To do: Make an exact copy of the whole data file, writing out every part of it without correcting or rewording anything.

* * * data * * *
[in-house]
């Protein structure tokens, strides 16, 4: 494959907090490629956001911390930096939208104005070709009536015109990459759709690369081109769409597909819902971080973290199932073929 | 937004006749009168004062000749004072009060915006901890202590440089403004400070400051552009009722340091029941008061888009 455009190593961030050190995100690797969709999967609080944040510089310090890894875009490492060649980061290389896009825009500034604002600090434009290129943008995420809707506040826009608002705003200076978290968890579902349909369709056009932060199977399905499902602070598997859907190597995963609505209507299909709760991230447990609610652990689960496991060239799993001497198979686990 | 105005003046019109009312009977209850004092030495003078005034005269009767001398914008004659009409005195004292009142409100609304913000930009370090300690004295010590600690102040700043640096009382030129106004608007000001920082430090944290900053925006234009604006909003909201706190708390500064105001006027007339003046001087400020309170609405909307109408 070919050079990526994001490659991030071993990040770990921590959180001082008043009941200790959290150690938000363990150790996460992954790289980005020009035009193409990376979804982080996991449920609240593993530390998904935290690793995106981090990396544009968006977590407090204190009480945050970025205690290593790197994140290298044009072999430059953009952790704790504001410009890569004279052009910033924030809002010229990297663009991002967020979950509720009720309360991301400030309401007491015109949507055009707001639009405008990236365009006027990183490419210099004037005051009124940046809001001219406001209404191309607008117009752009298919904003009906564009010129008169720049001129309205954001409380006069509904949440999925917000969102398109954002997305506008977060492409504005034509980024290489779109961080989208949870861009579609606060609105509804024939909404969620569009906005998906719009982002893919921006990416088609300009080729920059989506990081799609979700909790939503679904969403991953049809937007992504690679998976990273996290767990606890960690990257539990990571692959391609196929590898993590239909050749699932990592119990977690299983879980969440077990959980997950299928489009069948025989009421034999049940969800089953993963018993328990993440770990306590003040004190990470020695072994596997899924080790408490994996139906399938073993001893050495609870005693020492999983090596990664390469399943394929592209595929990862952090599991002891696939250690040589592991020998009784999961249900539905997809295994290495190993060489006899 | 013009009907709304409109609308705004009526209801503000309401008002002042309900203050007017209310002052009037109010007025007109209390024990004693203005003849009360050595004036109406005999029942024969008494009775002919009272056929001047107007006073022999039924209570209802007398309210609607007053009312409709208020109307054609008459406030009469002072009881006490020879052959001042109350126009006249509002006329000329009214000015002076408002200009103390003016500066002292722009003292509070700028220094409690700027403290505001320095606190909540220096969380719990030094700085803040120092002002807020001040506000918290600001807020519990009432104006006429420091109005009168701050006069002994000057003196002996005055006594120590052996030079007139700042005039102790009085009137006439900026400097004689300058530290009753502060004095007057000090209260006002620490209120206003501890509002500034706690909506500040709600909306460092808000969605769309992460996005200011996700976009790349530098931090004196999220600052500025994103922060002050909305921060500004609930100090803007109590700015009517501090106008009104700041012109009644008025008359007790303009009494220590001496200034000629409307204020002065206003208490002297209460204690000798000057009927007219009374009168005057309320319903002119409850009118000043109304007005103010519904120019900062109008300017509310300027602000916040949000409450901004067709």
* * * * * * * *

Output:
[in-house]
């Protein structure tokens, strides 16, 4: 494959907090490629956001911390930096939208104005070709009536015109990459759709690369081109769409597909819902971080973290199932073929 | 937004006749009168004062000749004072009060915006901890202590440089403004400070400051552009009722340091029941008061888009 455009190593961030050190995100690797969709999967609080944040510089310090890894875009490492060649980061290389896009825009500034604002600090434009290129943008995420809707506040826009608002705003200076978290968890579902349909369709056009932060199977399905499902602070598997859907190597995963609505209507299909709760991230447990609610652990689960496991060239799993001497198979686990 | 105005003046019109009312009977209850004092030495003078005034005269009767001398914008004659009409005195004292009142409100609304913000930009370090300690004295010590600690102040700043640096009382030129106004608007000001920082430090944290900053925006234009604006909003909201706190708390500064105001006027007339003046001087400020309170609405909307109408 070919050079990526994001490659991030071993990040770990921590959180001082008043009941200790959290150690938000363990150790996460992954790289980005020009035009193409990376979804982080996991449920609240593993530390998904935290690793995106981090990396544009968006977590407090204190009480945050970025205690290593790197994140290298044009072999430059953009952790704790504001410009890569004279052009910033924030809002010229990297663009991002967020979950509720009720309360991301400030309401007491015109949507055009707001639009405008990236365009006027990183490419210099004037005051009124940046809001001219406001209404191309607008117009752009298919904003009906564009010129008169720049001129309205954001409380006069509904949440999925917000969102398109954002997305506008977060492409504005034509980024290489779109961080989208949870861009579609606060609105509804024939909404969620569009906005998906719009982002893919921006990416088609300009080729920059989506990081799609979700909790939503679904969403991953049809937007992504690679998976990273996290767990606890960690990257539990990571692959391609196929590898993590239909050749699932990592119990977690299983879980969440077990959980997950299928489009069948025989009421034999049940969800089953993963018993328990993440770990306590003040004190990470020695072994596997899924080790408490994996139906399938073993001893050495609870005693020492999983090596990664390469399943394929592209595929990862952090599991002891696939250690040589592991020998009784999961249900539905997809295994290495190993060489006899 | 013009009907709304409109609308705004009526209801503000309401008002002042309900203050007017209310002052009037109010007025007109209390024990004693203005003849009360050595004036109406005999029942024969008494009775002919009272056929001047107007006073022999039924209570209802007398309210609607007053009312409709208020109307054609008459406030009469002072009881006490020879052959001042109350126009006249509002006329000329009214000015002076408002200009103390003016500066002292722009003292509070700028220094409690700027403290505001320095606190909540220096969380719990030094700085803040120092002002807020001040506000918290600001807020519990009432104006006429420091109005009168701050006069002994000057003196002996005055006594120590052996030079007139700042005039102790009085009137006439900026400097004689300058530290009753502060004095007057000090209260006002620490209120206003501890509002500034706690909506500040709600909306460092808000969605769309992460996005200011996700976009790349530098931090004196999220600052500025994103922060002050909305921060500004609930100090803007109590700015009517501090106008009104700041012109009644008025008359007790303009009494220590001496200034000629409307204020002065206003208490002297209460204690000798000057009927007219009374009168005057309320319903002119409850009118000043109304007005103010519904120019900062109008300017509310300027602000916040949000409450901004067709």